having won numerous awards, receiving multiple nominations for best veg restaurant in the united states, millenneum stands tall as the beacon of vegetarian fine dining. make sure you bring a friend or two so you can sample as many dishes as possible. and don't make the mistake of missing out on dessert.
as good as millenneum is, clark actually prefers going to greens. much of it has to do with the location of greens, which is nestled up against the marina. if you get the right table, you might even be able to see golden gate! the food is no slouch, either. as is the case with millenneum, everything on the menu at greens must be sampled. you can order simple or complex dishes, and the food here lacks some of the pretense you find at millenneum. clark recommends going to greens for brunch.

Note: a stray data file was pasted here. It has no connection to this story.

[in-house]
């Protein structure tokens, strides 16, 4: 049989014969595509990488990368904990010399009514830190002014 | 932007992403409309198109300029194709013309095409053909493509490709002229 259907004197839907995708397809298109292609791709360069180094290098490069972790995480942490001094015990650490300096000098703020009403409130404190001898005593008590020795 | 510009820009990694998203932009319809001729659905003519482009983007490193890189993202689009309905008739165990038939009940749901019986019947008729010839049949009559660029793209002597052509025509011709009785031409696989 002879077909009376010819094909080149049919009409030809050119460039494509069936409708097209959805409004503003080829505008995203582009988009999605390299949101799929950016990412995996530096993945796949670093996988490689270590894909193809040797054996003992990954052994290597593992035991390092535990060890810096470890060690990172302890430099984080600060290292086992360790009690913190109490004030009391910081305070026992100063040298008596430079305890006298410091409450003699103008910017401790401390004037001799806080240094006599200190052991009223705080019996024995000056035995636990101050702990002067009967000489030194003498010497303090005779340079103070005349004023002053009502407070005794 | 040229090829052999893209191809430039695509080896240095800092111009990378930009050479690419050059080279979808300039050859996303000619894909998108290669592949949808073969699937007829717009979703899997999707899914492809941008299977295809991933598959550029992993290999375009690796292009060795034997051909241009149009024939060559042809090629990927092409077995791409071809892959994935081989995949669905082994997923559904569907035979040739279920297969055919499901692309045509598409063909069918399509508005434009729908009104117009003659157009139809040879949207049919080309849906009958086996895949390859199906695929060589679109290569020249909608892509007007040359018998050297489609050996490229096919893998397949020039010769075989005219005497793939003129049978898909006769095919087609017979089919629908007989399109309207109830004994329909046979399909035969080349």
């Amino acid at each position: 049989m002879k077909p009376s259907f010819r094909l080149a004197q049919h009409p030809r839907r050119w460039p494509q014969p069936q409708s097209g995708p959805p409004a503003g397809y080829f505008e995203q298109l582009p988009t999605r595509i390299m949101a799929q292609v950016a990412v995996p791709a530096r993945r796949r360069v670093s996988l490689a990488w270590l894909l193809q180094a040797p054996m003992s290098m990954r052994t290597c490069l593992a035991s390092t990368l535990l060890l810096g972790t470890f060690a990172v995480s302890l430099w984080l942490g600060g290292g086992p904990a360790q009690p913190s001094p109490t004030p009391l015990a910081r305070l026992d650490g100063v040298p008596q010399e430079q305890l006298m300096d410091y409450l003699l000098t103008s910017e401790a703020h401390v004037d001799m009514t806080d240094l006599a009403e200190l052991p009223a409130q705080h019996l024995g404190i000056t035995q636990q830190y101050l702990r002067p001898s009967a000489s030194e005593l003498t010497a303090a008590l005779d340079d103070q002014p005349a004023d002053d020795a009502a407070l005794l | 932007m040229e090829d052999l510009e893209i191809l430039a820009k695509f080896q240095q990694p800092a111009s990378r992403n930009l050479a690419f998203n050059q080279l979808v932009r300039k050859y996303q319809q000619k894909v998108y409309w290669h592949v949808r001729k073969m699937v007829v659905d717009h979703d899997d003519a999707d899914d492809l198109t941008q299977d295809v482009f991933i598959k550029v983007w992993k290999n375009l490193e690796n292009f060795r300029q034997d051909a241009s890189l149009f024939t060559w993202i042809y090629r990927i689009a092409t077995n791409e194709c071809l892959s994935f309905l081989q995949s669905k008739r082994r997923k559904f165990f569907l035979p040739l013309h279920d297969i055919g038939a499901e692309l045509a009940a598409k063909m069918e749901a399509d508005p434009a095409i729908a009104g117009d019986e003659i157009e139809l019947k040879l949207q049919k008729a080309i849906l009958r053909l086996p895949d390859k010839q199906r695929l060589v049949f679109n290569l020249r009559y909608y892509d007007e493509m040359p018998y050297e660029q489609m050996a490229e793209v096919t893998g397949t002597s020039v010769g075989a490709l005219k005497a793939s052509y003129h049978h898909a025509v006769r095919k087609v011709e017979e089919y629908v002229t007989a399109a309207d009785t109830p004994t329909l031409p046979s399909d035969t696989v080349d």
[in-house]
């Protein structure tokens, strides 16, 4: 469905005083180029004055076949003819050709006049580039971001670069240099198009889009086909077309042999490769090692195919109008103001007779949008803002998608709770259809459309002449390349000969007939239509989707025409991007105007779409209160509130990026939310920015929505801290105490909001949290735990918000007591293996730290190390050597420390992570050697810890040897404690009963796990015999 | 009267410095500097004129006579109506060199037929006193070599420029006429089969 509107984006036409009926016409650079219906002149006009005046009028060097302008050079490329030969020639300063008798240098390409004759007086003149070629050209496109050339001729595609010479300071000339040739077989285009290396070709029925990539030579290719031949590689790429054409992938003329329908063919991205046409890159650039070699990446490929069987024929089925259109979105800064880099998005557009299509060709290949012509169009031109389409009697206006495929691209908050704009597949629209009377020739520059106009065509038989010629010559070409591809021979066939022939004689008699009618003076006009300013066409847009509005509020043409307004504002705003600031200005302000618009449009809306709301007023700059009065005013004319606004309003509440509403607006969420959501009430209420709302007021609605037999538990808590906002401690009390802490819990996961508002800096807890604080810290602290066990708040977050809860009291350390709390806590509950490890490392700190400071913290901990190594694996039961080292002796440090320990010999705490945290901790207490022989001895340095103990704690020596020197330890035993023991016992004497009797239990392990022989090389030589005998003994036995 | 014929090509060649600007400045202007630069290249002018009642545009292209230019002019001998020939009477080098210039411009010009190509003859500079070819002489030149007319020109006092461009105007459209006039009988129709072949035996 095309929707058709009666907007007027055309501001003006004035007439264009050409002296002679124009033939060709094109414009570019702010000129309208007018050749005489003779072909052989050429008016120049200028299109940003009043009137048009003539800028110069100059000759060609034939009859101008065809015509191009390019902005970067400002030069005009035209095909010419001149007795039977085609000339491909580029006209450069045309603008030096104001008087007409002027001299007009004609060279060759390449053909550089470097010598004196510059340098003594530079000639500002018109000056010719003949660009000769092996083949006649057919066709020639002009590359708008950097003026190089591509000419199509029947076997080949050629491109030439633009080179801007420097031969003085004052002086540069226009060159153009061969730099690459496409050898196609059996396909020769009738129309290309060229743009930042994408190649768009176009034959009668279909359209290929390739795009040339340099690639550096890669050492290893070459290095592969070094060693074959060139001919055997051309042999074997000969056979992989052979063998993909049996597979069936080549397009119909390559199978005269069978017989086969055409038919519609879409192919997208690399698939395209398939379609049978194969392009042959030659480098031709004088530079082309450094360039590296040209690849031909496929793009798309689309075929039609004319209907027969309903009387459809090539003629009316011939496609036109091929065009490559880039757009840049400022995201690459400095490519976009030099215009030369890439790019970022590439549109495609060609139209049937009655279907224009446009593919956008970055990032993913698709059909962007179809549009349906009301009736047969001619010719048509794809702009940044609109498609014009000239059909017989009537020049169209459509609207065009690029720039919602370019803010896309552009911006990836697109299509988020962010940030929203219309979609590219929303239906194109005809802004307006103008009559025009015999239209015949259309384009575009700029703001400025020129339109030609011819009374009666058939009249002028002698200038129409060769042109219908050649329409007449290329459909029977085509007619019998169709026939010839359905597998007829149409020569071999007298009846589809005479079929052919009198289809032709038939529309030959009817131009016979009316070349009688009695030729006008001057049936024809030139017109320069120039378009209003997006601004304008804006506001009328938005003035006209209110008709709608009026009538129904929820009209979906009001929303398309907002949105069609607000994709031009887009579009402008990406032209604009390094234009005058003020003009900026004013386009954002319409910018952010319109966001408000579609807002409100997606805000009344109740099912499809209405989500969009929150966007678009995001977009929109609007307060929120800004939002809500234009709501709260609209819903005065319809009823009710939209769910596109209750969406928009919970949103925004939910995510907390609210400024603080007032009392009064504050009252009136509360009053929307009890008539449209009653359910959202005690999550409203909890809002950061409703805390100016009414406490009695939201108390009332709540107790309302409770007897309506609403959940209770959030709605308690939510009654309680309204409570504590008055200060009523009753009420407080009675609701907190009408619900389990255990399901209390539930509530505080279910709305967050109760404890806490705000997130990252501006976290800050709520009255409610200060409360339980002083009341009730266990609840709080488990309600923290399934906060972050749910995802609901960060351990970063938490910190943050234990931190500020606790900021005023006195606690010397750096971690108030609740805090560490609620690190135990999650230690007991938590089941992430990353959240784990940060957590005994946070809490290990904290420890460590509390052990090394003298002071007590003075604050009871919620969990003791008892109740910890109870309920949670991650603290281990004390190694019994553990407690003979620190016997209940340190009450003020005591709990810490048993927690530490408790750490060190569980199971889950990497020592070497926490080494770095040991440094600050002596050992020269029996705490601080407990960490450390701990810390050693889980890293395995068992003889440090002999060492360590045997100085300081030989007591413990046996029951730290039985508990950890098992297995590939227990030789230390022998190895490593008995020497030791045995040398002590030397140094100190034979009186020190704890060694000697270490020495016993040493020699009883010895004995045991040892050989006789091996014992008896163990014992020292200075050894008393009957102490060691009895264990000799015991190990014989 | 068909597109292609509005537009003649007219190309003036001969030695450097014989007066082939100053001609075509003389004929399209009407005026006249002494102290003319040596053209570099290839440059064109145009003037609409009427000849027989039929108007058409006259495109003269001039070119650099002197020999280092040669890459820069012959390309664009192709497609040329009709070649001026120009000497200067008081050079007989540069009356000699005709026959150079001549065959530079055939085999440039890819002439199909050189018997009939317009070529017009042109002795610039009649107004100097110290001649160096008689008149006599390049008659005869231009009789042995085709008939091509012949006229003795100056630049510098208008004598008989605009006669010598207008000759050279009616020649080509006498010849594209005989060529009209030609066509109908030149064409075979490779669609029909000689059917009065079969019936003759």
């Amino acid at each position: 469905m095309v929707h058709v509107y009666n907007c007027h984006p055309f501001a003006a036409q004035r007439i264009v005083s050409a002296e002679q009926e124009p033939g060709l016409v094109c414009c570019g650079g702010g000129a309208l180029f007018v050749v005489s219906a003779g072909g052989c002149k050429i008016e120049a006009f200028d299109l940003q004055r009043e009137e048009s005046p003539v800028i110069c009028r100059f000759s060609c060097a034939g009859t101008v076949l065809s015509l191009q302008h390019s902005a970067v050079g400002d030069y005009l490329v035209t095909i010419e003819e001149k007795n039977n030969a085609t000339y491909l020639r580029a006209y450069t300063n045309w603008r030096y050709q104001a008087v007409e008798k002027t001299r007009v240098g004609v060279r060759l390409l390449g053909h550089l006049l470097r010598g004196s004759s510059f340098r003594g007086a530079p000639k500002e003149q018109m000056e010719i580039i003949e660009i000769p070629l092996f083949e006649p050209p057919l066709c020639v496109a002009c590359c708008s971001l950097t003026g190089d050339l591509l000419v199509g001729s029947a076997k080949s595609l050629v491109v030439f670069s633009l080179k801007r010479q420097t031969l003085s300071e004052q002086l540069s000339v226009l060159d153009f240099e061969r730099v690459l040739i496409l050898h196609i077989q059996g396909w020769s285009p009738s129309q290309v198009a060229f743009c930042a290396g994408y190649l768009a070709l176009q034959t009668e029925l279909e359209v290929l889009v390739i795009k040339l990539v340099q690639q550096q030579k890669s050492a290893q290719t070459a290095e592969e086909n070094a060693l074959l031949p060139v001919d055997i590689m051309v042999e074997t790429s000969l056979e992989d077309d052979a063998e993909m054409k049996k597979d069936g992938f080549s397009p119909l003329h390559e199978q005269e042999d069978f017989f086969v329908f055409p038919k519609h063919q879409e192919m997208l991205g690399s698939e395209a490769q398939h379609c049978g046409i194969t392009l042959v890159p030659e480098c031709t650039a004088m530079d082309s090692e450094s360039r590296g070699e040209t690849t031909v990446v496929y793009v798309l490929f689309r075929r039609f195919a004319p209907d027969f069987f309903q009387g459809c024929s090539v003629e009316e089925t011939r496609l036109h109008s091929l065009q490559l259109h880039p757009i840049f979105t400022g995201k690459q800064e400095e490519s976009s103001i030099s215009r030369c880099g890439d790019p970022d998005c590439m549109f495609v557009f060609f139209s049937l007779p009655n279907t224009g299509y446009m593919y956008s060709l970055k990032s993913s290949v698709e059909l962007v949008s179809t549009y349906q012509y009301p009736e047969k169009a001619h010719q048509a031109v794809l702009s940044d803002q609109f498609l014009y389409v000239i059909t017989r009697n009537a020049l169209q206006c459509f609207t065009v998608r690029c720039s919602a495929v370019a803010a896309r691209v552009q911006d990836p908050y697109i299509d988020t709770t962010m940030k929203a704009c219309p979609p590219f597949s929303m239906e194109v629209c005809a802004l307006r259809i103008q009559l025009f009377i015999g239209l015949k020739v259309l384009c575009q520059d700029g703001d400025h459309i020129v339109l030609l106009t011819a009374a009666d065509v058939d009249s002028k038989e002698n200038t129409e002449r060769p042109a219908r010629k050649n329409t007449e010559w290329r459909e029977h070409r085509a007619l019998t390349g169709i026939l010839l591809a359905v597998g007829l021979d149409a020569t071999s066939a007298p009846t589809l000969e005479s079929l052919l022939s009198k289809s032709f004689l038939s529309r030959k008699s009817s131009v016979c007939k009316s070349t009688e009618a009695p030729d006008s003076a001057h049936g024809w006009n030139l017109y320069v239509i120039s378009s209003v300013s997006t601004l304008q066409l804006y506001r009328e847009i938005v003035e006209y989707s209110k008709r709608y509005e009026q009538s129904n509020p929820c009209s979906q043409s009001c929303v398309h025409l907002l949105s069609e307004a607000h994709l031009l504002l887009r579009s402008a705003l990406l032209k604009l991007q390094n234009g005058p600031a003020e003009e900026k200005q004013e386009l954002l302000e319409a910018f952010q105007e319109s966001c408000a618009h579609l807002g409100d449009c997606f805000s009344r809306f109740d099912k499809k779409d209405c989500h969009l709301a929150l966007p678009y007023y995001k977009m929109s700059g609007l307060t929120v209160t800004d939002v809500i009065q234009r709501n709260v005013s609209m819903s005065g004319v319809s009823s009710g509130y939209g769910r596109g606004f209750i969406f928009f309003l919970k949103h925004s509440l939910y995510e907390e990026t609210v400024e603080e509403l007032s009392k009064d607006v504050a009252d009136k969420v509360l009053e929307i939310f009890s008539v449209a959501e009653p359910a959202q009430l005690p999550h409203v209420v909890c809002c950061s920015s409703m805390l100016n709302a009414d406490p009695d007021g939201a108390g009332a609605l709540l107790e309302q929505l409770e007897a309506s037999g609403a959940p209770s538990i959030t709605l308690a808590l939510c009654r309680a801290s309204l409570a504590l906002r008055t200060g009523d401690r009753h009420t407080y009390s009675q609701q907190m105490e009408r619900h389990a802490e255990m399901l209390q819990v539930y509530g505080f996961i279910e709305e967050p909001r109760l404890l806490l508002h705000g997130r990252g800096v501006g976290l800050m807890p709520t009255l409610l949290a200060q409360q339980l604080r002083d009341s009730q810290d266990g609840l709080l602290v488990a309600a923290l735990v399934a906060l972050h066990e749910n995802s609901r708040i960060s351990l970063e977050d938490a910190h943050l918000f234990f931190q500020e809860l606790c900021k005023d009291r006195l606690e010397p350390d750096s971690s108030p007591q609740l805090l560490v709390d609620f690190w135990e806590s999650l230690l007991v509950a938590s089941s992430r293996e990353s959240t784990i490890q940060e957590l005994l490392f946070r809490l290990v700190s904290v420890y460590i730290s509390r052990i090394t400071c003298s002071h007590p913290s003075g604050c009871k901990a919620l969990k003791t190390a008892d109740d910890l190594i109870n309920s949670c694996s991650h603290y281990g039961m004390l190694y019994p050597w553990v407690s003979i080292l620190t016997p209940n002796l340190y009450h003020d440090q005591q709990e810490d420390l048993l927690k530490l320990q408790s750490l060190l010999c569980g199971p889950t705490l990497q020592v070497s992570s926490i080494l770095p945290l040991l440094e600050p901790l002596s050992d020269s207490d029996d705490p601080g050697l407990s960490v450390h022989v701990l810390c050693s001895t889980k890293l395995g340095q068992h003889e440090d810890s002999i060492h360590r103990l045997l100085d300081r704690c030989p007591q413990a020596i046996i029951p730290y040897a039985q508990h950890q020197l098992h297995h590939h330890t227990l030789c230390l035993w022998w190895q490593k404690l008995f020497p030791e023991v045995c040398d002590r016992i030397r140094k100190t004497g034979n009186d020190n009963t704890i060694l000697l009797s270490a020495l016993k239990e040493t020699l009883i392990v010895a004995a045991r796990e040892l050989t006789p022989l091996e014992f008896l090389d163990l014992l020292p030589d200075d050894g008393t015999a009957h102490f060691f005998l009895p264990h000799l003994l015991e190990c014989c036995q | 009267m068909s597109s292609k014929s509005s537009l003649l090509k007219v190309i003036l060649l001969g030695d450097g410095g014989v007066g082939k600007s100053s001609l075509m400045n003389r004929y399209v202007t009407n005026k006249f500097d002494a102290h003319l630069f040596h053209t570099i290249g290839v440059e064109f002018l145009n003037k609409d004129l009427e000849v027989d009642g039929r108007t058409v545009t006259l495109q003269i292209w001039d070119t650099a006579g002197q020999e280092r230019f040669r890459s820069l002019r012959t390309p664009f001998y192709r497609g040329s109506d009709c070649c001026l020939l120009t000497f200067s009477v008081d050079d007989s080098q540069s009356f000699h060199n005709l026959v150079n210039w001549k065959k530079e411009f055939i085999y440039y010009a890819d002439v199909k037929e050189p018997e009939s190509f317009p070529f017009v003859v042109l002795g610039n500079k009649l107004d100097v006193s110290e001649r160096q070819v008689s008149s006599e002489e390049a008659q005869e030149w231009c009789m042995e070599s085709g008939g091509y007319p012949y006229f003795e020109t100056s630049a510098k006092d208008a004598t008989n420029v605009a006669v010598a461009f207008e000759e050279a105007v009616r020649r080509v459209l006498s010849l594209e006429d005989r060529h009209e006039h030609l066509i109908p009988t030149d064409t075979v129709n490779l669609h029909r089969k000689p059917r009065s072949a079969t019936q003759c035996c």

this is the first place clark visited in san francisco, and he'll forever be loyal to it. no, the food isn't exceptional or even particularly polished, but there's much to like about no-nonsense food delivered in unpretentious surroundings. the people at cafe gratitude--like most of the people in the mission district--seem genuinely good, and they're committed to providing customers with quality ingredients and friendly service. it's not clear to us why their ratings are so mediocre, but we're not deterred. this is the first place we'll visit when we get back to san fran.